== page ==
First full day of JK for the Big Yam. First day back to work for me. First day where I've only spent 3 of the babies' 11 waking hours with them. As one would reasonably expect with that number of firsts, the last week went largely smoothly but not without some hiccups.
For example, after dropping the Big Yam off at school and going through the whole "furtively-wiping-tears-off-our-faces" bonding camp with the other JK parents outside in the kindergarten pen, I met up with the Roomie for brunch. We were in her car on our way when I got a call from my nanny saying she was "concerned" because she had heard an announcement on the PA to the effect of: "Will Master T please go back to his classroom." She was worried so the Roomie and I turned the car around and headed to the school. I went into the office, got the attention of the Vice Principal and said, "Um, I heard that there was an announcement made for my son?" And he said, "Oh, are you T's mom? After music class, he got swept up with the big kids and ended up outside with the big kids during their recess. Don't worry, we found him very quickly and had all hands on deck looking for him!" At the time, I was pretty blasé about it and the Roomie and I had a big laugh, but the more I think about it, the more I'm a bit, "WTF?" How the heck did that happen? Isn't 75% of the make-up of a primary teacher's day lining kids up, making them hold hands, and counting them? Later on, after quizzing our nanny, she said she was first twigged to there being an issue when a man I now suspect was the VP came running into the drop-in centre (which is in the school) inquiring if there was a "Master T, in JK" there. Five minutes later (by her accounting), the announcement was made on the PA. That's a long time for a kid to go missing!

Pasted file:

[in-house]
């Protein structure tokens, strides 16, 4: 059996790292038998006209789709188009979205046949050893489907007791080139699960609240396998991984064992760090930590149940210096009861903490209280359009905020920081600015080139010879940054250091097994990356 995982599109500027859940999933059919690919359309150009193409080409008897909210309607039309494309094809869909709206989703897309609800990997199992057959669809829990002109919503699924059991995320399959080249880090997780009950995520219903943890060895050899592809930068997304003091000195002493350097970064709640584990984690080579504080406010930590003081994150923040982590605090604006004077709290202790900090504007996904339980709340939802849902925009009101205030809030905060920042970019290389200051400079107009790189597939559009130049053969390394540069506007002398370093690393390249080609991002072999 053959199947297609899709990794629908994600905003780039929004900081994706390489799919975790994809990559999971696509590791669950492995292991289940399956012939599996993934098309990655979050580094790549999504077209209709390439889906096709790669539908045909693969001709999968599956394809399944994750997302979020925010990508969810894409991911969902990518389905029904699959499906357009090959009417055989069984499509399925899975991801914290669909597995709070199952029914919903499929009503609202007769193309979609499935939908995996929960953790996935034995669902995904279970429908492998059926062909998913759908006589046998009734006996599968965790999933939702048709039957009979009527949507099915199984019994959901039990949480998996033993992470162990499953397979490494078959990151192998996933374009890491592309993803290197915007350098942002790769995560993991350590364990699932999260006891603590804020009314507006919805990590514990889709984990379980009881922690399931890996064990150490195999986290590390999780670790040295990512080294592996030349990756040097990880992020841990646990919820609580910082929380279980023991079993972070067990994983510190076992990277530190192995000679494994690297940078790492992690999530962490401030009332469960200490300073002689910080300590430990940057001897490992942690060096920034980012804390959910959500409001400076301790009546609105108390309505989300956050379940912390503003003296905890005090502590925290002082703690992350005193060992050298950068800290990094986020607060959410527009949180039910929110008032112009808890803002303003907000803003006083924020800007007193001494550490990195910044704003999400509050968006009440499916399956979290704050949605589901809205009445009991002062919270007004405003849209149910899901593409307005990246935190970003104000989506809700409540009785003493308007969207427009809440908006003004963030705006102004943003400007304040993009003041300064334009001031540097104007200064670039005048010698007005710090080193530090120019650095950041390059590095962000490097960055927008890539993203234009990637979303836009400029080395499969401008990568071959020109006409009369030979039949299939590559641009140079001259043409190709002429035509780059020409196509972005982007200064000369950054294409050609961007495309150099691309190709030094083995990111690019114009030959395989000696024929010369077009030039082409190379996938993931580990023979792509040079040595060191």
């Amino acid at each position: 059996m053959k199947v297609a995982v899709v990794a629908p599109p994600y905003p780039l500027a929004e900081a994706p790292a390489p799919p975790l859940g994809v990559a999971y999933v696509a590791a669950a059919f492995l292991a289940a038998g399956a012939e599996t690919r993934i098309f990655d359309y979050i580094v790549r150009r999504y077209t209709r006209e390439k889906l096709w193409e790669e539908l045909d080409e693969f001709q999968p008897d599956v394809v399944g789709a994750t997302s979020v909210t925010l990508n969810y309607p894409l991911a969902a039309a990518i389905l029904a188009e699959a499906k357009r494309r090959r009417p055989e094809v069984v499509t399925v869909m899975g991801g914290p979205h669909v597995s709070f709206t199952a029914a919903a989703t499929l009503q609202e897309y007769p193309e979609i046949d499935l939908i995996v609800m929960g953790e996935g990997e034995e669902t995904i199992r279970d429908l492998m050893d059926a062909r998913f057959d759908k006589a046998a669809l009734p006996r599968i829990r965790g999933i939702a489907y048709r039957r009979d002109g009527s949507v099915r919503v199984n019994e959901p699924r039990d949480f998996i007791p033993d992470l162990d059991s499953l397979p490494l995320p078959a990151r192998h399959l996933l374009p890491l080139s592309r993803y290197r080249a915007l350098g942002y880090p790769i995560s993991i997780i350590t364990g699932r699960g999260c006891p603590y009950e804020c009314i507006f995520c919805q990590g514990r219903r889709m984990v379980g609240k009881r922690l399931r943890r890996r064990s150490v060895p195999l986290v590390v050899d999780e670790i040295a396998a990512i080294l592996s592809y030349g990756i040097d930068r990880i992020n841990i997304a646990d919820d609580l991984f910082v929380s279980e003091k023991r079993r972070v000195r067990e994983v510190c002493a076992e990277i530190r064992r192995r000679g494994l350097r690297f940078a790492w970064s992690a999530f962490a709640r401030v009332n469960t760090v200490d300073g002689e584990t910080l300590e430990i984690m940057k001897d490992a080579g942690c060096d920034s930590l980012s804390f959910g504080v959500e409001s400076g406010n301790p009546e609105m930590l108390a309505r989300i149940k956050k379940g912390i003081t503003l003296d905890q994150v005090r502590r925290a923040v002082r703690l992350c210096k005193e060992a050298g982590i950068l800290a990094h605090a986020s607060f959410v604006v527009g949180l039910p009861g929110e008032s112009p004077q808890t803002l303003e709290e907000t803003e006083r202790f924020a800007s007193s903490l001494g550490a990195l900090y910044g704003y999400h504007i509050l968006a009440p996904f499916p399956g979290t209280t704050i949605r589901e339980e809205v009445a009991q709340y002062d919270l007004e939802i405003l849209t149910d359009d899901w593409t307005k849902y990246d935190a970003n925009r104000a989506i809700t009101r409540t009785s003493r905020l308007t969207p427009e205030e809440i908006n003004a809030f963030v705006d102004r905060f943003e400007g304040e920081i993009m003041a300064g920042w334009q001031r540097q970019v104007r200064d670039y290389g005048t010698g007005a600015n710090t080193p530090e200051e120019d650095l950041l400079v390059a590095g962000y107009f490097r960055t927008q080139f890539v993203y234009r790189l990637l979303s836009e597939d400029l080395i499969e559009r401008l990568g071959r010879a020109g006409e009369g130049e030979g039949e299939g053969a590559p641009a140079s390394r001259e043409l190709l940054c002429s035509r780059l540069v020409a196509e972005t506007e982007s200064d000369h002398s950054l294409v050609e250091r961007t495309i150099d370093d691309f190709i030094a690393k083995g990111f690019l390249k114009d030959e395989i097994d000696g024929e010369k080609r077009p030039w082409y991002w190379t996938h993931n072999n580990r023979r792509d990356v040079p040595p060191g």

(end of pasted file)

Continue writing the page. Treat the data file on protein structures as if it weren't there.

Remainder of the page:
Later in the week I emailed the principal because I felt like the communication from the school was lacking. The Big Yam's teacher made a cursory mention of it in passing during the frenzied cattle call that is pick up. The principal INSTANTLY responded and said he was going over the procedures with the Big Yam's teacher and that he was actually the one who found the Big Yam and it was only a minute, but one minute is a minute too long in his books (I can't believe he wrote those words!) blah blah blah.
One thing of note that I've experienced since starting this whole "parent-of-a-school-aged-child" thing this year is how the Dotytron's loyalties are weighed disproportionately (in my opinion) towards his fellow teacher brethren (and sistren?) When I went out and dutifully bought fiendishly expensive lunch containers for the school's "literless lunch" program, I was chastised because the Big Yam couldn't open the leak-proof clasps and that this would now be the "teacher's" responsibility. I was criticized just this morning because I had the temerity to put the Big Yam in jeans that had a zipper and one of those sliding hook/tab closures because it would make it so much harder for "teacher" when he had to go to the bathroom. When I balked at buying the Big Yam a pair of sneakers JUST for indoor use at school (my rationale being, why can't he wear his sneakers to school and indoors and then, if it's raining or snowy, then transition them as his indoor shoes?) the Dotytron gave me a hard time and told me that I was being unreasonable and why can't I just follow the school's directives?